NJ Transit bus riders want ‘bill of rights,’ guaranteed improved service

By: - February 17, 2023 6:53 am

Commuters and transit advocates want the state to pass a bill that would guarantee reliable service for bus riders. (Fran Baltzer for New Jersey Monitor)

Gloria Mills hopped on an AccessLink bus in Newark headed to New York Penn Station at 7:11 a.m. Thursday.

Mills then grabbed a train to get to Trenton.

Then she took another bus to the Statehouse to arrive just in time to testify in front of the Assembly Transportation Committee in support of a “NJ Transit Bus Riders’ Bill of Rights.”

The trip took nearly three hours.

She faces hurdles like these convoluted commutes every day. As a regular transit rider, she’s waited for buses scheduled to come every half hour, only for them to show up within five minutes of each other. Arrival times are inconsistent, and riders with disabilities are not able to depend on the service they need, she said.

“People need to be notified that buses are not coming. So many people throughout the state utilize the services, urban and suburban, that have great concerns. People even move into areas to be closer to the buses,” Mills noted.

Mills is among the commuters and transit advocates urging the state to pass the bill to guarantee bus riders have rights similar to the state’s consumers, and to ensure riders’ rights are displayed in buses, at bus terminals, and on state websites.

The bill includes 10 guarantees for riders, ranging from ensuring there are sufficient buses to service all customers, publishing public ridership and on-time data regularly, printing up-to-date routes and schedules in several languages, updating bus schedules every 12 months, and maintaining sanitized fleets that offer seating for passengers with disabilities.

Peter Rajno, of the Blinded Veterans Association, is a blind resident who depends on public transit to get to and from social services. Rajno said NJ Transit routes are scarce where he lives in Burlington County, and he often needs to ride multiple buses to get to his destination.

Buses have skipped him because he didn’t wave his hand to stop them, he said, adding that bus drivers have been rude to him when he tries to confirm the number of the bus he’s getting on.

“Drivers just blow off. What I hear from buses is, ‘What, you can’t see the (route) number?’ I’m standing there with my cane … they close the door on me,” he said. “When you try to speak to a supervisor, it’s like, who do I talk to?”

He said the bus driver’s bill of rights is absolutely necessary, not just for the veterans he’s advocating for, but everyday bus riders.

The bill was up for discussion only on Thursday, but lawmakers were sympathetic to the bill’s supporters.

Assemblywoman Shama Haider said Thursday she drives now to avoid problems with NJ Transit bus schedules. (Dana DiFilippo | New Jersey Monitor)

Assemblywoman Shama Haider (D-Bergen) said she has also experienced long wait times for a bus, only to see three buses arrive in close succession. Haider said she no longer depends on public transit because of this, and drives instead.

Doug O’Malley, director of Environment New Jersey, said problems exist with NJ Transit across the whole state, in urban, suburban, and rural communities. Either there aren’t enough buses and drivers, they don’t come on time and aren’t fast enough, or routes don’t exist to get where someone needs to go in a reasonable time, he said.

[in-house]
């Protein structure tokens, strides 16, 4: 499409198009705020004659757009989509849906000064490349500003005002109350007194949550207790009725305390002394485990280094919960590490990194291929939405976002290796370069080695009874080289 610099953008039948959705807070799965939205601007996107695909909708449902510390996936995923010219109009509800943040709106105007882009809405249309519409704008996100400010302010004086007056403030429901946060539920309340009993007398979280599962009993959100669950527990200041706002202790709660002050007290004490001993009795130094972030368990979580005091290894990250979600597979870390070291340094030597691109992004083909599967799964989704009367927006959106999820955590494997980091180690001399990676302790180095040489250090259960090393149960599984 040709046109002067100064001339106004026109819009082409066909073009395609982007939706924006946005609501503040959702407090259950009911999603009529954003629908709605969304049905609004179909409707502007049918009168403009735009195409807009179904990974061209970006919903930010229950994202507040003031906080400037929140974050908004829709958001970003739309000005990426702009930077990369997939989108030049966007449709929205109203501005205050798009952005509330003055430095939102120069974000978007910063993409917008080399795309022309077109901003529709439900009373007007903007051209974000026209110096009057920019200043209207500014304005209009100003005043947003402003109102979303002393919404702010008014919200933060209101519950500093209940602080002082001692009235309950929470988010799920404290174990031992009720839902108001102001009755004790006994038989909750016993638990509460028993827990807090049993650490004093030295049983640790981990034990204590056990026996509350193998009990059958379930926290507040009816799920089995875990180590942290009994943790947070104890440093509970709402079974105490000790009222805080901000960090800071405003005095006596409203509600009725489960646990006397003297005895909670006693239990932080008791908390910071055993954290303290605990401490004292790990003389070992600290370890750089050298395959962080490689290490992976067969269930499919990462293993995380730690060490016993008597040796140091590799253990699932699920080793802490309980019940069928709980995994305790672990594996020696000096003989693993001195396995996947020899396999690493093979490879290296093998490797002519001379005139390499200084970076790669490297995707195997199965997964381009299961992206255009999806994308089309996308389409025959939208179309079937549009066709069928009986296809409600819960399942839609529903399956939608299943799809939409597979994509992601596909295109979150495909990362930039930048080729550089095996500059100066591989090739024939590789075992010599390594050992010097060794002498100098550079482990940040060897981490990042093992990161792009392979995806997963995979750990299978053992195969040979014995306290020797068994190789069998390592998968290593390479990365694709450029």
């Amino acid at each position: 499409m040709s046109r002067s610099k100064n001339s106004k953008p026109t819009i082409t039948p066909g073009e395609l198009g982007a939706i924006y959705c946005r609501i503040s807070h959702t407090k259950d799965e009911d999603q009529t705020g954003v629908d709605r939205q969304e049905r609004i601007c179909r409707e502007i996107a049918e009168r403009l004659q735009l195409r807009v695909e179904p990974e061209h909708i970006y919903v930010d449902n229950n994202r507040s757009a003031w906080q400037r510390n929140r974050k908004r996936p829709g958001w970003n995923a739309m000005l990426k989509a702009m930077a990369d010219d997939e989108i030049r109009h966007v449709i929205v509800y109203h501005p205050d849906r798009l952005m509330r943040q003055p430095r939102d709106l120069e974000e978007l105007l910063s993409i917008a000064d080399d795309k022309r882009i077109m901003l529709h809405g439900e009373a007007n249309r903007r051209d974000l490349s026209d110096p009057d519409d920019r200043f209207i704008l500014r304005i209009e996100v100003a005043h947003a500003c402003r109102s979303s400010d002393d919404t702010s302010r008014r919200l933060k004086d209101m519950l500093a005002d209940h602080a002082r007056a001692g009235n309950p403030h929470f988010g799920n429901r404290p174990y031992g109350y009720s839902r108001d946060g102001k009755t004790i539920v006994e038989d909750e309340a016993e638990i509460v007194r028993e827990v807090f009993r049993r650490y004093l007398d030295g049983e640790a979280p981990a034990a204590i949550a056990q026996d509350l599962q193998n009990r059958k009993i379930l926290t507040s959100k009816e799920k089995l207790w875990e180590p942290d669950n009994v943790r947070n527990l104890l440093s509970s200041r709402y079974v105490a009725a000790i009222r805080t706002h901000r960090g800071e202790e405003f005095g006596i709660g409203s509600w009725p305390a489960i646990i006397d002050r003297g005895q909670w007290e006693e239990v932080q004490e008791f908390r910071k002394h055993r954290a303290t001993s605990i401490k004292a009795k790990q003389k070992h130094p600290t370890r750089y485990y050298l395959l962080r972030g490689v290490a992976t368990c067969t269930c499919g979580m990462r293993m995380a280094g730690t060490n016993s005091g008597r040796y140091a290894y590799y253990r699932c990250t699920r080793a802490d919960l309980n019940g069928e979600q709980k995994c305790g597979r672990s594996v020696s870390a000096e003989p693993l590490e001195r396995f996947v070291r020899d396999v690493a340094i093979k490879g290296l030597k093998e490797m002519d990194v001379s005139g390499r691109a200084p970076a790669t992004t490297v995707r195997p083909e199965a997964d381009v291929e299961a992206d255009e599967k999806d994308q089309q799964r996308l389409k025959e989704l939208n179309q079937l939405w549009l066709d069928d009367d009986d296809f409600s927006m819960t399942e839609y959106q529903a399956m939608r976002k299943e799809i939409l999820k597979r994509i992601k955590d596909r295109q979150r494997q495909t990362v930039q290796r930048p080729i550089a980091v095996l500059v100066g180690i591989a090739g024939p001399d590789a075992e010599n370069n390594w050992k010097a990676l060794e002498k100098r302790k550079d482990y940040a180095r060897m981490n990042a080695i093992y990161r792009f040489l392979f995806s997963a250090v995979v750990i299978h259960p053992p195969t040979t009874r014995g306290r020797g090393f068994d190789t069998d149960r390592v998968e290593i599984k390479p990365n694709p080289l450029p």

He invited Gov. Phil Murphy to ride a bus to see the hurdles residents face on public transit.

“The reason why this is able to go on for so long is because bus riders, in some ways, have come to expect service that isn’t reliable, that isn’t on time,” O’Malley said.

Murphy used to ride public transit semi-regularly before the pandemic, according to administration officials. They would not say when Murphy last used the service — bus, train, or light rail — or whether Murphy would accept transit advocates’ invitation.

Murphy spokesman Bailey Lawrence touted the governor’s investment in NJ Transit and noted there have been no fare hikes in the last four years. The public transportation system has become more efficient, modern, and sustainable, he said.

He said NJ Transit remains “top-of-mind throughout the development and negotiation” of the budget Murphy is set to unveil soon. The administration will continue to invest in transportation facility upgrades and in expanding bike and pedestrian transportation opportunities, Lawrence added.

Assemblyman William Moen (D-Camden) said Thursday’s discussion brought the issue to an “entirely different level.” He noted veterans in Cape May and Cumberland counties depend on NJ Transit to get them to the closest veterans assistance office in Wilmington, Delaware. That trip can take more than three hours with several transfers.

“It’s important to show that example of thinking about a veteran … spending three hours getting to the place they need to go to get help,” he said.

Our stories may be republished online or in print under Creative Commons license CC BY-NC-ND 4.0. We ask that you edit only for style or to shorten, provide proper attribution and link to our web site. Please see our republishing guidelines for use of photos and graphics.

Sophie Nieto-Munoz
Sophie Nieto-Munoz

Sophie Nieto-Muñoz, a New Jersey native and former Trenton statehouse reporter for NJ.com, shined a spotlight on the state’s crumbling unemployment system and won several awards for investigative reporting from the New Jersey Press Association. She was a finalist for the Livingston Award for Young Journalists for her report on PetSmart's grooming practices, which was also recognized by the New York Press Club. Sophie speaks Spanish and is proud to connect to the Latinx community through her reporting.